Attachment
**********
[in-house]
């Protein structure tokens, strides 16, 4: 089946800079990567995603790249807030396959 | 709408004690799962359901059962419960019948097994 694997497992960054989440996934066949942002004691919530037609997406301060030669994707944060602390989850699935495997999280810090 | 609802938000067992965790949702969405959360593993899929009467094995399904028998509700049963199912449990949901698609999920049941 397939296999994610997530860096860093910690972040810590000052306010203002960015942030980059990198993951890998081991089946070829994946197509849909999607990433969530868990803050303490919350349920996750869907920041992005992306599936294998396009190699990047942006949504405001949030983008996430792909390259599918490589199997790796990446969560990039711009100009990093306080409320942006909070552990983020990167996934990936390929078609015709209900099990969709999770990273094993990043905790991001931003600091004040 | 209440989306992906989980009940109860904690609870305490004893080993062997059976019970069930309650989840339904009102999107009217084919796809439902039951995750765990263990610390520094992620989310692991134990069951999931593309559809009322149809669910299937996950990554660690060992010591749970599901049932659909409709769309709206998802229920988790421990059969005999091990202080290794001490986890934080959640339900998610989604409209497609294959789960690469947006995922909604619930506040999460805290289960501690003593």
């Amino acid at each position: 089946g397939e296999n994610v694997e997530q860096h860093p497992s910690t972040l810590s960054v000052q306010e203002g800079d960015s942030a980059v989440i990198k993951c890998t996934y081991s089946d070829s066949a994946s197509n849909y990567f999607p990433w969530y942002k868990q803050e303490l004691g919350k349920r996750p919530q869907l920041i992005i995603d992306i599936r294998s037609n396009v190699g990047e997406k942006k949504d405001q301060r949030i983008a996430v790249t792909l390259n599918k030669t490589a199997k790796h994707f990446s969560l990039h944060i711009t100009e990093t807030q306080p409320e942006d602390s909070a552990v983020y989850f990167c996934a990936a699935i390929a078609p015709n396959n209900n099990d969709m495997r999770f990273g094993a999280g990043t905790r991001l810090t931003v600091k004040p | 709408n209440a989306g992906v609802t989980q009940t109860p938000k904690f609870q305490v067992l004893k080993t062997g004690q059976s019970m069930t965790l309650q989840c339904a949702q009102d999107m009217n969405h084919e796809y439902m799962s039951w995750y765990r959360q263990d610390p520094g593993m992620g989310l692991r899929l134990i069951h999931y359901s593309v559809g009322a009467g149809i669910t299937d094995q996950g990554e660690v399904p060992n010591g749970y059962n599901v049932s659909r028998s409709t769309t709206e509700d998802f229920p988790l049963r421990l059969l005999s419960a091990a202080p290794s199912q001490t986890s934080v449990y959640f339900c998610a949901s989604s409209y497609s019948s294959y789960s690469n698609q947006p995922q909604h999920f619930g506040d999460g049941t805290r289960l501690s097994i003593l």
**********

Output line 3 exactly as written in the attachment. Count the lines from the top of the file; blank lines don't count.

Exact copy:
């Amino acid at each position: 089946g397939e296999n994610v694997e997530q860096h860093p497992s910690t972040l810590s960054v000052q306010e203002g800079d960015s942030a980059v989440i990198k993951c890998t996934y081991s089946d070829s066949a994946s197509n849909y990567f999607p990433w969530y942002k868990q803050e303490l004691g919350k349920r996750p919530q869907l920041i992005i995603d992306i599936r294998s037609n396009v190699g990047e997406k942006k949504d405001q301060r949030i983008a996430v790249t792909l390259n599918k030669t490589a199997k790796h994707f990446s969560l990039h944060i711009t100009e990093t807030q306080p409320e942006d602390s909070a552990v983020y989850f990167c996934a990936a699935i390929a078609p015709n396959n209900n099990d969709m495997r999770f990273g094993a999280g990043t905790r991001l810090t931003v600091k004040p | 709408n209440a989306g992906v609802t989980q009940t109860p938000k904690f609870q305490v067992l004893k080993t062997g004690q059976s019970m069930t965790l309650q989840c339904a949702q009102d999107m009217n969405h084919e796809y439902m799962s039951w995750y765990r959360q263990d610390p520094g593993m992620g989310l692991r899929l134990i069951h999931y359901s593309v559809g009322a009467g149809i669910t299937d094995q996950g990554e660690v399904p060992n010591g749970y059962n599901v049932s659909r028998s409709t769309t709206e509700d998802f229920p988790l049963r421990l059969l005999s419960a091990a202080p290794s199912q001490t986890s934080v449990y959640f339900c998610a949901s989604s409209y497609s019948s294959y789960s690469n698609q947006p995922q909604h999920f619930g506040d999460g049941t805290r289960l501690s097994i003593l």